To make sure that we are all on the same page, let me say that certainly, most Germans speak decent or even good English and to a lesser degree other foreign languages. However, this doesn’t necessarily has an effect on their willingness to do business in another language.
I think the following quote by former German chancellor Willy Brandt still holds true to a great extend: “If I’m selling to you, I speak your language. If I’m buying, dann müssen Sie Deutsch sprechen.”
When you take part in some of the big German trade fairs that attract a large international audience, of which the CeBIT, Berlin’s IFA consumer electronics show and the Hannover Messe (Hannover Industry Trade Fair) are probably the most prominent examples. Many of Germany’s premier products are launched at one of the trade fairs.
This is even more true when you want to do business with German companies in Germany. I didn’t realize it was such an important part in negotiations before moving to France. I had thought that conversation or negotiations could easily take part in a language other than German, but I had to learn that this is not really the case. A bit astounded I learnt from French companies that having a German (born) or at least German-speaking team member opens them doors that would otherwise remain closed.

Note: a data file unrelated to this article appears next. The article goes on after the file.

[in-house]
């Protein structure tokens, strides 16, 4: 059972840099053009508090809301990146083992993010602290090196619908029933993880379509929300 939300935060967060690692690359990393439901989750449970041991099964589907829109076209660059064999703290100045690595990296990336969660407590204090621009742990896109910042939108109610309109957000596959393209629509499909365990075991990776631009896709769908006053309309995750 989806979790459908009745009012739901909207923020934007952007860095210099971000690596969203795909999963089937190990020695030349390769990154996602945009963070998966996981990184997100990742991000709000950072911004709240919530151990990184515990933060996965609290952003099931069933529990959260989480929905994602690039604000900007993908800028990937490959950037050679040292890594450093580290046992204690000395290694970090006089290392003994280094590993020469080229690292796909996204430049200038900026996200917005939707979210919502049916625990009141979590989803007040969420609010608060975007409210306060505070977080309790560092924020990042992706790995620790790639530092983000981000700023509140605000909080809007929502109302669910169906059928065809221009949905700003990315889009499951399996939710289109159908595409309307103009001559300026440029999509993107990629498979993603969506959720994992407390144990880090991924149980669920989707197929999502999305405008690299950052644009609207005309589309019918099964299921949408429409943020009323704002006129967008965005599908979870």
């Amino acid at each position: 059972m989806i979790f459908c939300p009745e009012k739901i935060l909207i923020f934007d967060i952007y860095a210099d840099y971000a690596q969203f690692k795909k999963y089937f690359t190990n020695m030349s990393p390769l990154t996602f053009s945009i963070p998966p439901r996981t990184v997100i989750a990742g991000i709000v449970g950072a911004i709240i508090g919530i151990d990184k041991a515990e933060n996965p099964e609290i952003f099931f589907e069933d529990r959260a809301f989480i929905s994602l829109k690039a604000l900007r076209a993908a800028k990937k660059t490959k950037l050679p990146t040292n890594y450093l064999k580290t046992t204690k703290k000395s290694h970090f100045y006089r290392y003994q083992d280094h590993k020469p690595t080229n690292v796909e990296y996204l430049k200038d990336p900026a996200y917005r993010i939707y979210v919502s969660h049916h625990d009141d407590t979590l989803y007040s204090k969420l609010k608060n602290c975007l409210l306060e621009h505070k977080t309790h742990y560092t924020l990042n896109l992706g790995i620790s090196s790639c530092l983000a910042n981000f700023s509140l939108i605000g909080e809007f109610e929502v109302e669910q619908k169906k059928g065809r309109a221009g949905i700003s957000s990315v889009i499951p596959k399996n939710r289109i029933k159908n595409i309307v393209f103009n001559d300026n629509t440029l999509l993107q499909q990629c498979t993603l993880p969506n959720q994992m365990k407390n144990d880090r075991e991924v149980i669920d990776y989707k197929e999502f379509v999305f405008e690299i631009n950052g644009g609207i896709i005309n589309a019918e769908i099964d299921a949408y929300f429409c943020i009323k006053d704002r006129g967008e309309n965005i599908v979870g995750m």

Now I can confirm, this is not a cliché, it’s the truth!
So don’t rely much on your German counterparts switch to English, some are likely to do that at a later stage but in the beginning it’s almost inevitable to talk in German.
To sum this up: You will leave a better impression and business becomes more likely. I would also emphasize on the cultural aspect. How do Germans do business: educate yourself on points such as being on time, handshake or not, Du or Sie and business hours among other.